News /

Boeing Prioritizing Speed Over Quality is Responsible For String of Safety Incidents, Report Finds

New reports counter speculation that unqualified DEI hires are to blame for manufacturing defects

Boeing Prioritizing Speed Over Quality is Responsible For String of Safety Incidents, Report Finds

In recent months, Boeing has found itself under intense scrutiny from federal regulators and the public following a series of troubling incidents involving its aircraft.

An alarming episode occurred in January when a Boeing craft flying for Alaska Airlines experienced a door blowout shortly after its takeoff from Portland, Oregon.

After the incident, Dave Calhoun, Boeing’s president, said the company was “acknowledging our mistake” as an investigation was launched into the factors that led to the series of quality control issues.

Other Incidents:

  • Earlier this month, after departing Texas, a Boeing 737-900 suffered a malfunction that resulted in flames shooting out of the engine, prompting an emergency landing

  • In January, a United Airlines Boeing 737-800 was forced to make an emergency landing after one of its engines shut down mid-flight

  • In February 2023, a Southwest Airlines Boeing 737 Max plane suffered a malfunction to its horizontal stabilizing system, forcing pilots to make an emergency landing shortly after takeoff.

These episodes have ignited widespread speculation and concern over the causes of such frequent and severe issues within such a short period of time.

Amidst the discourse, some voices on social media, predominantly from conservative circles, have pointed to Boeing's diversity, equity, and inclusion (DEI) initiatives as culprits, suggesting these policies have led to the employment of inadequately skilled personnel.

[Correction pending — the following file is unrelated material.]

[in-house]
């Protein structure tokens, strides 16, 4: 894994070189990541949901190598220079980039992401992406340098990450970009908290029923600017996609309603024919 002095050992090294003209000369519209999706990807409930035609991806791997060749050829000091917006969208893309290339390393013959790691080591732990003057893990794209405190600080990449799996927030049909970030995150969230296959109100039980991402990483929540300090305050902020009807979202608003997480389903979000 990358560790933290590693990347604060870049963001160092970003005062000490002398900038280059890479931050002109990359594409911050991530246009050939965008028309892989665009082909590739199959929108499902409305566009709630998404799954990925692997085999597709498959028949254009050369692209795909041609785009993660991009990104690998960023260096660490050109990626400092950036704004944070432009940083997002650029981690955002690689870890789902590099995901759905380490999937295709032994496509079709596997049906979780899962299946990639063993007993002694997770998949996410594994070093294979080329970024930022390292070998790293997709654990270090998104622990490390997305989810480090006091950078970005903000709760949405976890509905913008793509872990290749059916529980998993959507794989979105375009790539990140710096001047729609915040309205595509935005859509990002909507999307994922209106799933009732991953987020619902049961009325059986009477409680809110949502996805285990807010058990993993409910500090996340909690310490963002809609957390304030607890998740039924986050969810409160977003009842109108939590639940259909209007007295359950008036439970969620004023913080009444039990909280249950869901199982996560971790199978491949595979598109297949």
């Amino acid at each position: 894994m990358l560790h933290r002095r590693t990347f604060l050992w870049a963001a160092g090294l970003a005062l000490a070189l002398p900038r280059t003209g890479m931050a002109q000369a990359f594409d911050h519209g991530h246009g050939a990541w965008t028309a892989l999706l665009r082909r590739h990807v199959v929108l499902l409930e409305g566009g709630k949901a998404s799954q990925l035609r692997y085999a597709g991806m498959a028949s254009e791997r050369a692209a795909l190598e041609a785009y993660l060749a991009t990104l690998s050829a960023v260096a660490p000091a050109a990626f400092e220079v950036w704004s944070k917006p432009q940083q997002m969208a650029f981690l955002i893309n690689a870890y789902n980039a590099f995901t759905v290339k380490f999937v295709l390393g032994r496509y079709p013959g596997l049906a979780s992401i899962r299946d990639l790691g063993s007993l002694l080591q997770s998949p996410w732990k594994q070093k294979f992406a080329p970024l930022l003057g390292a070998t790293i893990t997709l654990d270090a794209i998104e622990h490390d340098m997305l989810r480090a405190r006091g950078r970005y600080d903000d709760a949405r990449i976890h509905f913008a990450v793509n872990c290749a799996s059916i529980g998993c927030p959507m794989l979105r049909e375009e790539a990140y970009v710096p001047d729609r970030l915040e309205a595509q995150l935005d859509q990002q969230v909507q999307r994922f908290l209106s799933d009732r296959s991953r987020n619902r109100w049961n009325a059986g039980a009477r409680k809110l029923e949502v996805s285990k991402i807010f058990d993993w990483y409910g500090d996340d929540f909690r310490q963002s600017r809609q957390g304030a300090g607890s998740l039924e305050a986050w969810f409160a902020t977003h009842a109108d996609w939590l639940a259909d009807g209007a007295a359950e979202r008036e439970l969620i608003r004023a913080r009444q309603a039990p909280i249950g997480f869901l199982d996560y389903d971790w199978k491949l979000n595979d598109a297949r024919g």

However, a recent investigation shows that the company’s manufacturing defects are the result of an internal culture that used shortcuts in production and prioritized speed over quality.

“There’s a lot of areas where things don’t seem to be put together right in the first place,” Joe Jacobsen, an engineer and aviation safety expert who spent more than a decade at Boeing and more than 25 years at the F.A.A., told the New York Times.

“The theme is shortcuts everywhere — not doing the job right,” he added.

A major factor at play, according to the Times, is that Boeing has a less experienced staff than prior to the 2020 pandemic.

When air travel plummeted in the early days of the pandemic, airline executives believed it would take years for passengers to return in large numbers. Boeing responded by cutting jobs and encouraging workers to retire early or take buyouts. The company lost 19,000 employees, including veteran engineers with decades of experience.

“We warned Boeing that it was going to lose a mountain of expertise, and we proposed some workarounds, but the company blew us off,” Ray Goforth, executive director of the Society of Professional Engineering Employees in Aerospace, the union repenting the engineers, told the Times.

He said the company used retirements as an opportunity to slash costs by replacing veteran workers with “lower-paid entry-level engineers and technical workers.”

Interviews with more then two dozen current and former Boeing employees have unearthed longstanding concerns regarding the company's commitment to quality.

Company personnel told the Times about Boeing’s disturbing practices, including attempts to circumvent quality procedures.

In one example, workers would engage in “inspector shopping” where company personnel would seek out inspectors who would simply sign off on work with little pushback.

Boeing CEO Dave Calhoun announced this week that he intends to leave the company by the end of the year. The company’s chairman and CEO of Boeing Commercial Airplanes are also stepping down, marking a major shakeup as the company rebuilds its manufacturing and repair its image.

*For corrections please email [email protected]*